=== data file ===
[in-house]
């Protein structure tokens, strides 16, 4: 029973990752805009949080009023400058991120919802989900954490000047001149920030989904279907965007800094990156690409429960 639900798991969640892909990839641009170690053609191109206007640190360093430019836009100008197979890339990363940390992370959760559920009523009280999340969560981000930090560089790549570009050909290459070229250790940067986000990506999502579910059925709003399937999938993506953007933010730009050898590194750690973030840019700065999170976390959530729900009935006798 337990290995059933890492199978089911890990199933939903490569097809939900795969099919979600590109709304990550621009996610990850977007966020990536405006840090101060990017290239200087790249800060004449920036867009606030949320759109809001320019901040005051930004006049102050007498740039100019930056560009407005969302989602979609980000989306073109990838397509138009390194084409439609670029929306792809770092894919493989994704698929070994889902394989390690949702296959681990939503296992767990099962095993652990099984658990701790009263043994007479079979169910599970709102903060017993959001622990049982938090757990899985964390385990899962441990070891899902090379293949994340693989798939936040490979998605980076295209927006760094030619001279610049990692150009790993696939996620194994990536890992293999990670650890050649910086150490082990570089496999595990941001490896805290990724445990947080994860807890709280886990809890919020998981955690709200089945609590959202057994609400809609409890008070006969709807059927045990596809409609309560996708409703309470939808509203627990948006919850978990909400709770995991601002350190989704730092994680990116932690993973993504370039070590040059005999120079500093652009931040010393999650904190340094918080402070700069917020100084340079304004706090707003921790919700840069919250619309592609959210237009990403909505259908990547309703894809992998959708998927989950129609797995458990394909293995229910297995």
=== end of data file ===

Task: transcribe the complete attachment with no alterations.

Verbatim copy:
[in-house]
């Protein structure tokens, strides 16, 4: 029973990752805009949080009023400058991120919802989900954490000047001149920030989904279907965007800094990156690409429960 639900798991969640892909990839641009170690053609191109206007640190360093430019836009100008197979890339990363940390992370959760559920009523009280999340969560981000930090560089790549570009050909290459070229250790940067986000990506999502579910059925709003399937999938993506953007933010730009050898590194750690973030840019700065999170976390959530729900009935006798 337990290995059933890492199978089911890990199933939903490569097809939900795969099919979600590109709304990550621009996610990850977007966020990536405006840090101060990017290239200087790249800060004449920036867009606030949320759109809001320019901040005051930004006049102050007498740039100019930056560009407005969302989602979609980000989306073109990838397509138009390194084409439609670029929306792809770092894919493989994704698929070994889902394989390690949702296959681990939503296992767990099962095993652990099984658990701790009263043994007479079979169910599970709102903060017993959001622990049982938090757990899985964390385990899962441990070891899902090379293949994340693989798939936040490979998605980076295209927006760094030619001279610049990692150009790993696939996620194994990536890992293999990670650890050649910086150490082990570089496999595990941001490896805290990724445990947080994860807890709280886990809890919020998981955690709200089945609590959202057994609400809609409890008070006969709807059927045990596809409609309560996708409703309470939808509203627990948006919850978990909400709770995991601002350190989704730092994680990116932690993973993504370039070590040059005999120079500093652009931040010393999650904190340094918080402070700069917020100084340079304004706090707003921790919700840069919250619309592609959210237009990403909505259908990547309703894809992998959708998927989950129609797995458990394909293995229910297995």